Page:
Further exploration revealed absence of left sided ovary. Moreover, left sided fimbrial end of fallopian tube was freely floating in the abdomen. Some fibers of connective tissue were present between the fimbrial end and the uterine end of the fallopian tube and the portion in between was absent (Fig. 3). Right sided ovary and fallopian tube were normal.

[Figure ID: F3] Figure 3: The portion of fallopian tube marked with two arrows was atretic.

Resection and ileo-ileal end to end anastomosis was performed for ileal stenosis. Cyst was eviscerated and sent for histopathology which revealed a benign ovarian cyst with hemorrhagic fluid inside. Post operative recovery was uneventful. Patient visited us for 6 months and then never returned.


Ovarian cysts are categorized as simple and complex cysts based on sonographic findings. Simple cysts have well defined walls and are anechoic, while, complex cysts have debris fluid levels, septae or retracting clot within the cyst [1-3]. The exact etiology of fetal ovarian cyst is not known; however, it is believed the raised levels of chorionic gonadotrophins play a role. The usual course of these cysts (less than 4cm) is spontaneous resolution in intrauterine life or within few months of the birth on account of marked reduction in maternal hormonal stimulation [3, 4].

Bigger cysts (more than 4cm) are prone to various complications like torsion leading to ovarian loss, hemorrhage and pressure sequelae. To prevent such dreadful complications, ultrasound guided in-utero aspiration of bigger cysts is advocated. This not only reduces the size of the cysts but also the chances of ovarian loss; nevertheless, multiple aspirations and an expert sonologist are the prerequisites [1, 2]. Intrauterine ultrasound guided puncture of the cyst is also advised to reduce the morbidity [2]. In case of cyst torsion, auto-amputation, suspicion of cyst rupture, or hemorrhage inside the cyst, surgical intervention becomes necessary [3, 4]. Ovarian cyst can cause compression effects on surrounding structures which may result in polyhydramnios, hydronephrosis, intestinal obstruction, and perforation [3]. In our case, the cyst had compression effects on the intestine and the fallopian tube. Zampieri et al reported a case of antenatal ovarian torsion and ipsilateral complete tubal atresia in 2009. In their case, they proposed the combined tubo-ovarian torsion as etiology for their findings [7]. Our case is unique because the patient presented with signs of intestinal obstruction and the auto-amputated ovarian cyst was an incidental finding. One mechanism that can explain the ipsilateral tubal atresia is combined tubo-ovarian torsion. However, presence of ileal stenosis and atresia of only central portion of fallopian tube are more plausibly explained by long term compression effect of the auto-amputated ovarian cyst on the ileum and fallopian tube.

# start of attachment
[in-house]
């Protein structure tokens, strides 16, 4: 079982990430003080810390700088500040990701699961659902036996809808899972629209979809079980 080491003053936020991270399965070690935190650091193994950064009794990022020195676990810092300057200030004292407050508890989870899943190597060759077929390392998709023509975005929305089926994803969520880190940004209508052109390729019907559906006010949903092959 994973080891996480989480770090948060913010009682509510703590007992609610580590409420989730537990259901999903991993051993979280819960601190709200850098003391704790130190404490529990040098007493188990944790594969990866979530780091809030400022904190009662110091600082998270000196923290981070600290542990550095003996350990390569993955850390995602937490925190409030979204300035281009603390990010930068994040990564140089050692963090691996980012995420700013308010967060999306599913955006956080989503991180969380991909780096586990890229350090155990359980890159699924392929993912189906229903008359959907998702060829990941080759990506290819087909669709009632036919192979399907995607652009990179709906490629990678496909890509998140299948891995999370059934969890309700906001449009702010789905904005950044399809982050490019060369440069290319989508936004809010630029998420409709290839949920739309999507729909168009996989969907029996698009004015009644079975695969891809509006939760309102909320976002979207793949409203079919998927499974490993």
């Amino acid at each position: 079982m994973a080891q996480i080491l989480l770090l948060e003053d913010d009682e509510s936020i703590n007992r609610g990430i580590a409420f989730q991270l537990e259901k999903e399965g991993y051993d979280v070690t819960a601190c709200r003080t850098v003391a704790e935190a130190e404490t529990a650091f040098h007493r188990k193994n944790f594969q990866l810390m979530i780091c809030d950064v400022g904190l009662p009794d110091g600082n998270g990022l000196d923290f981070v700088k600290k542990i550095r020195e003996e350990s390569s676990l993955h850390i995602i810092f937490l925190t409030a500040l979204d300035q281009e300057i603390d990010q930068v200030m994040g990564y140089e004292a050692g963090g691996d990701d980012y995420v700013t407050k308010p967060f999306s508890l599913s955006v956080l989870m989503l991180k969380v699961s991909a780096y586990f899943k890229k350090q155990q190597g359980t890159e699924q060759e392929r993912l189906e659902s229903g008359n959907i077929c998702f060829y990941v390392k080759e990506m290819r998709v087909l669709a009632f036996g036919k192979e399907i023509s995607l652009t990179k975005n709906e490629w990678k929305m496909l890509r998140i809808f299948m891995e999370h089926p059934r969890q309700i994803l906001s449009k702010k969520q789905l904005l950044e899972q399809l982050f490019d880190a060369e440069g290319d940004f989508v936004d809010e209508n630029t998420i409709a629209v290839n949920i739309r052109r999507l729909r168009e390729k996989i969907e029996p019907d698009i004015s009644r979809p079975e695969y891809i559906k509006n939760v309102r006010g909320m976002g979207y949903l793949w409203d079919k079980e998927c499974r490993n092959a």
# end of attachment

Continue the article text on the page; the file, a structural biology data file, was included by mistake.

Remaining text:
It can be concluded that antenatal diagnosis and close surveillance is necessary in a case of ovarian cyst to prevent ovarian loss as happened in our case. Auto-amputated ovarian cyst may present with symptoms secondary to its compression effect.


Source of Support: Nil

Conflict of Interest: The author is a Joint Editor of the journal. But he did not take part in the evaluation or decision making of this manuscript. The manuscript has been independently handled by two other editors.